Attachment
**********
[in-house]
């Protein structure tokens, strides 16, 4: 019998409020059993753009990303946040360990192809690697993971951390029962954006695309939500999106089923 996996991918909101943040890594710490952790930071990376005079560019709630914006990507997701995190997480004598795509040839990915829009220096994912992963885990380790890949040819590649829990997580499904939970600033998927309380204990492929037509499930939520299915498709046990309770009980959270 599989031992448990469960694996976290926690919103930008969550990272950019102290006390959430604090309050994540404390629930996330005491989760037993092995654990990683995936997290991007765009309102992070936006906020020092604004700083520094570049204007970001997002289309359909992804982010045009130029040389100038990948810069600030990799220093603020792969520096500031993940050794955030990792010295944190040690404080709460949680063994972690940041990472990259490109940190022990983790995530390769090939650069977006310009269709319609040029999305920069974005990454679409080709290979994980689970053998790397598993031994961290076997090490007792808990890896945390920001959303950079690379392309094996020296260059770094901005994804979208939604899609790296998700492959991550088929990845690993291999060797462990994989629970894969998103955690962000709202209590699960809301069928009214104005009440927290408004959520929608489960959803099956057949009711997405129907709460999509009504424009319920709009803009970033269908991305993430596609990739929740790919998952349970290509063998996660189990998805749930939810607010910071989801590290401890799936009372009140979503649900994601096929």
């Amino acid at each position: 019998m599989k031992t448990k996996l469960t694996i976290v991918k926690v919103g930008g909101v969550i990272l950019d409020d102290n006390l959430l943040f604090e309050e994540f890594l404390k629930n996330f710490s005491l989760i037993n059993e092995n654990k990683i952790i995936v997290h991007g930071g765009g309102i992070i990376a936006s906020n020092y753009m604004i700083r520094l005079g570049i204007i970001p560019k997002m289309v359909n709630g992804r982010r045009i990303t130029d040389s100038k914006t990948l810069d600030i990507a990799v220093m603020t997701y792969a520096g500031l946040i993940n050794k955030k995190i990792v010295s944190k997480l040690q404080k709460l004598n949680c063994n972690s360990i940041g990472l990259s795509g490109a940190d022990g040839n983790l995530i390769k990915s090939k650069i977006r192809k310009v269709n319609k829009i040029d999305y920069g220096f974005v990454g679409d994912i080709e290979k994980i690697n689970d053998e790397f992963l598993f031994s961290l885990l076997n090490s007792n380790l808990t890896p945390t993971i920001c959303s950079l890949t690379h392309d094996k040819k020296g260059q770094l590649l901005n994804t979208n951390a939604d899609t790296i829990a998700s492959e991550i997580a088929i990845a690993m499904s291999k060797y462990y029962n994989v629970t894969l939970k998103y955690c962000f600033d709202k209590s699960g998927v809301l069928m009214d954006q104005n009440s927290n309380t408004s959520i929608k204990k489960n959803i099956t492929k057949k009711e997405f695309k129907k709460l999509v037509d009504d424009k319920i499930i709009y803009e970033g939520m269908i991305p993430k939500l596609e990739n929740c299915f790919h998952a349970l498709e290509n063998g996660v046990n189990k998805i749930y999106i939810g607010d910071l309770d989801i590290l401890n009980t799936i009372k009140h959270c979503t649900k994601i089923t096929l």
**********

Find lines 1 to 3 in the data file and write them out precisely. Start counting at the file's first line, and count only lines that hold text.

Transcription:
[in-house]
């Protein structure tokens, strides 16, 4: 019998409020059993753009990303946040360990192809690697993971951390029962954006695309939500999106089923 996996991918909101943040890594710490952790930071990376005079560019709630914006990507997701995190997480004598795509040839990915829009220096994912992963885990380790890949040819590649829990997580499904939970600033998927309380204990492929037509499930939520299915498709046990309770009980959270 599989031992448990469960694996976290926690919103930008969550990272950019102290006390959430604090309050994540404390629930996330005491989760037993092995654990990683995936997290991007765009309102992070936006906020020092604004700083520094570049204007970001997002289309359909992804982010045009130029040389100038990948810069600030990799220093603020792969520096500031993940050794955030990792010295944190040690404080709460949680063994972690940041990472990259490109940190022990983790995530390769090939650069977006310009269709319609040029999305920069974005990454679409080709290979994980689970053998790397598993031994961290076997090490007792808990890896945390920001959303950079690379392309094996020296260059770094901005994804979208939604899609790296998700492959991550088929990845690993291999060797462990994989629970894969998103955690962000709202209590699960809301069928009214104005009440927290408004959520929608489960959803099956057949009711997405129907709460999509009504424009319920709009803009970033269908991305993430596609990739929740790919998952349970290509063998996660189990998805749930939810607010910071989801590290401890799936009372009140979503649900994601096929």
């Amino acid at each position: 019998m599989k031992t448990k996996l469960t694996i976290v991918k926690v919103g930008g909101v969550i990272l950019d409020d102290n006390l959430l943040f604090e309050e994540f890594l404390k629930n996330f710490s005491l989760i037993n059993e092995n654990k990683i952790i995936v997290h991007g930071g765009g309102i992070i990376a936006s906020n020092y753009m604004i700083r520094l005079g570049i204007i970001p560019k997002m289309v359909n709630g992804r982010r045009i990303t130029d040389s100038k914006t990948l810069d600030i990507a990799v220093m603020t997701y792969a520096g500031l946040i993940n050794k955030k995190i990792v010295s944190k997480l040690q404080k709460l004598n949680c063994n972690s360990i940041g990472l990259s795509g490109a940190d022990g040839n983790l995530i390769k990915s090939k650069i977006r192809k310009v269709n319609k829009i040029d999305y920069g220096f974005v990454g679409d994912i080709e290979k994980i690697n689970d053998e790397f992963l598993f031994s961290l885990l076997n090490s007792n380790l808990t890896p945390t993971i920001c959303s950079l890949t690379h392309d094996k040819k020296g260059q770094l590649l901005n994804t979208n951390a939604d899609t790296i829990a998700s492959e991550i997580a088929i990845a690993m499904s291999k060797y462990y029962n994989v629970t894969l939970k998103y955690c962000f600033d709202k209590s699960g998927v809301l069928m009214d954006q104005n009440s927290n309380t408004s959520i929608k204990k489960n959803i099956t492929k057949k009711e997405f695309k129907k709460l999509v037509d009504d424009k319920i499930i709009y803009e970033g939520m269908i991305p993430k939500l596609e990739n929740c299915f790919h998952a349970l498709e290509n063998g996660v046990n189990k998805i749930y999106i939810g607010d910071l309770d989801i590290l401890n009980t799936i009372k009140h959270c979503t649900k994601i089923t096929l």